Quantifying the Ecosystem Metabolism of a Tidal Estuary as a Consequence of Aeration

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As anthropogenic activity affects shallow estuaries it is imperative to quantify how these systems respond to changing conditions. Ecosystem metabolism is an integrative, metric to measure how ecosystems change, and can act as the focus of comparative experiments. We leveraged an aeration system, to examine the ecosystem metabolism of the estuary through comparative experiments. The aeration system allows us to study a normoxic, eutrophic ecosystem. Chapter 1 explains the causes and effects of eutrophication, with an emphasis on the connection between hypoxia and eutrophication.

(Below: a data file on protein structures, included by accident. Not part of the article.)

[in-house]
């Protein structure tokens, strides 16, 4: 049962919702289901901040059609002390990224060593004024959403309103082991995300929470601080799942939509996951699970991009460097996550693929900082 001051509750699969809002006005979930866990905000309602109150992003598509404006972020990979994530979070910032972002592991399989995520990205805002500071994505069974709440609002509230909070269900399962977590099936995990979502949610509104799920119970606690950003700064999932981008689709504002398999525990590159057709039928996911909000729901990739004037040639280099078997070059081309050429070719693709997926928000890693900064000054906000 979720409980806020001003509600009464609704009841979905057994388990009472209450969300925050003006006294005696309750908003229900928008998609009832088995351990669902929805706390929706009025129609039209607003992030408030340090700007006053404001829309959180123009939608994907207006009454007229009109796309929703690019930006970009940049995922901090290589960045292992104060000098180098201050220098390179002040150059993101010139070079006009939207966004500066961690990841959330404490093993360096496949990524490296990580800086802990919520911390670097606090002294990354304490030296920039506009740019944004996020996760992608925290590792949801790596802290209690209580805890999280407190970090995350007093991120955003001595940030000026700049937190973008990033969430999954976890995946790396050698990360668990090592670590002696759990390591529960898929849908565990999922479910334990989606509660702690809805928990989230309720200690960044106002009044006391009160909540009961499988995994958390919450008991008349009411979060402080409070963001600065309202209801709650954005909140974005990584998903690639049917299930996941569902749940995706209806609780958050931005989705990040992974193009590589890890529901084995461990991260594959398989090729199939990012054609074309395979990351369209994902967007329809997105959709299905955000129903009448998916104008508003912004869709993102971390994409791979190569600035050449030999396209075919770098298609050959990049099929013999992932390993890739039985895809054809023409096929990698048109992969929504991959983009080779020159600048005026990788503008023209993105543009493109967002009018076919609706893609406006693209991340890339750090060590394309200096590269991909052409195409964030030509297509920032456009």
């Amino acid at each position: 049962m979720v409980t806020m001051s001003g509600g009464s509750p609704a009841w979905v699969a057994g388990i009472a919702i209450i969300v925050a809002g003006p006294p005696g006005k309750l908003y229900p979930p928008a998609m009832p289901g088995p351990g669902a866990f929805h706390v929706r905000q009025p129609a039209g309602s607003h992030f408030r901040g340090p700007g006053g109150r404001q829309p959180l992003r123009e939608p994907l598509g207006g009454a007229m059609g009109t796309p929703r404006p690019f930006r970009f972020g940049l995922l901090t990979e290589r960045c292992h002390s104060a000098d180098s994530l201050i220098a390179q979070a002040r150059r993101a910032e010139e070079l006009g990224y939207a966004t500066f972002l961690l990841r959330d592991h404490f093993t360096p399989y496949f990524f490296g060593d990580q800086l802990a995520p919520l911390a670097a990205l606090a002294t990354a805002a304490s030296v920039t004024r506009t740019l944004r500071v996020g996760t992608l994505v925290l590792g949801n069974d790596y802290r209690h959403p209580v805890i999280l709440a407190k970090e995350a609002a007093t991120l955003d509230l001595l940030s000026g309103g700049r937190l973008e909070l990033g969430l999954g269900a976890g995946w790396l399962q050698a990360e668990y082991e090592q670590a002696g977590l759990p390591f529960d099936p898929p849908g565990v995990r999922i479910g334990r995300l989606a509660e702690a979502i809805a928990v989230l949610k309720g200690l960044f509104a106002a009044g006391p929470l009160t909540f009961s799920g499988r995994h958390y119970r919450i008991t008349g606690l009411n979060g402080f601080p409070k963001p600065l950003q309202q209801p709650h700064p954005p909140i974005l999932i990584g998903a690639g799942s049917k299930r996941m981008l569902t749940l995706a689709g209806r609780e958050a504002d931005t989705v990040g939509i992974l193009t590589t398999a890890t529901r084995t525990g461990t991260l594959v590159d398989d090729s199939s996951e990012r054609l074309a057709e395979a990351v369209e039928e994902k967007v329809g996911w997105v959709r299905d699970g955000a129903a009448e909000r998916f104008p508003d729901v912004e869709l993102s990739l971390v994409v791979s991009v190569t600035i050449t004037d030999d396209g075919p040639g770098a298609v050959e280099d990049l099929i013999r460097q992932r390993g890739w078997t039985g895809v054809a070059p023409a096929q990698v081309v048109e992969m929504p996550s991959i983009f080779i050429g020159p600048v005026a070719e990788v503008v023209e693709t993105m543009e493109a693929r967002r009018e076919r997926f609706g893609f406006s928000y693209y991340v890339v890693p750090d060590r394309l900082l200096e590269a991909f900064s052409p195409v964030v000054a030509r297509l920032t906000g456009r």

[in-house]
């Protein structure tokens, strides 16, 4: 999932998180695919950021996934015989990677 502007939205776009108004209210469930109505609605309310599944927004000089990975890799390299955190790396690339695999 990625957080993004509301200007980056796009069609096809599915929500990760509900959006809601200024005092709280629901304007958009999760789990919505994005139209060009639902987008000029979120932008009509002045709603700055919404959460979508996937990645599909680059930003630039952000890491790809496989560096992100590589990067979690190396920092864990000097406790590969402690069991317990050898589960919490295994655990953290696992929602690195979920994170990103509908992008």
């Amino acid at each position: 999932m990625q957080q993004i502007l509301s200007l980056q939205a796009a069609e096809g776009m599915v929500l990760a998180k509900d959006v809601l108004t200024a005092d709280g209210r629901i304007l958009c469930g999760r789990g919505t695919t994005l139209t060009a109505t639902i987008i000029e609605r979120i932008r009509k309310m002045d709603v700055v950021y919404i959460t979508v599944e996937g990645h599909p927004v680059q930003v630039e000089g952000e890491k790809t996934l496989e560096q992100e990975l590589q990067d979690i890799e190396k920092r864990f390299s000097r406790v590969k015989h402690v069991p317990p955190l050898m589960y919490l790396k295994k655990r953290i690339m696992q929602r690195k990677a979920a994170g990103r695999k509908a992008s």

In chapter 2, we describe an experiment focused on quantifying the ecosystem metabolism in a tidal, eutrophic estuary where engineered aeration has been operational since the 1980s. The aeration system provides an ideal site for addressing some of the difficulties inherent to studying eutrophication. In our experiments, we observed evidence of chemoautotrophy when the aerators were operational. Bottle methods and open water methods provided conflicting results.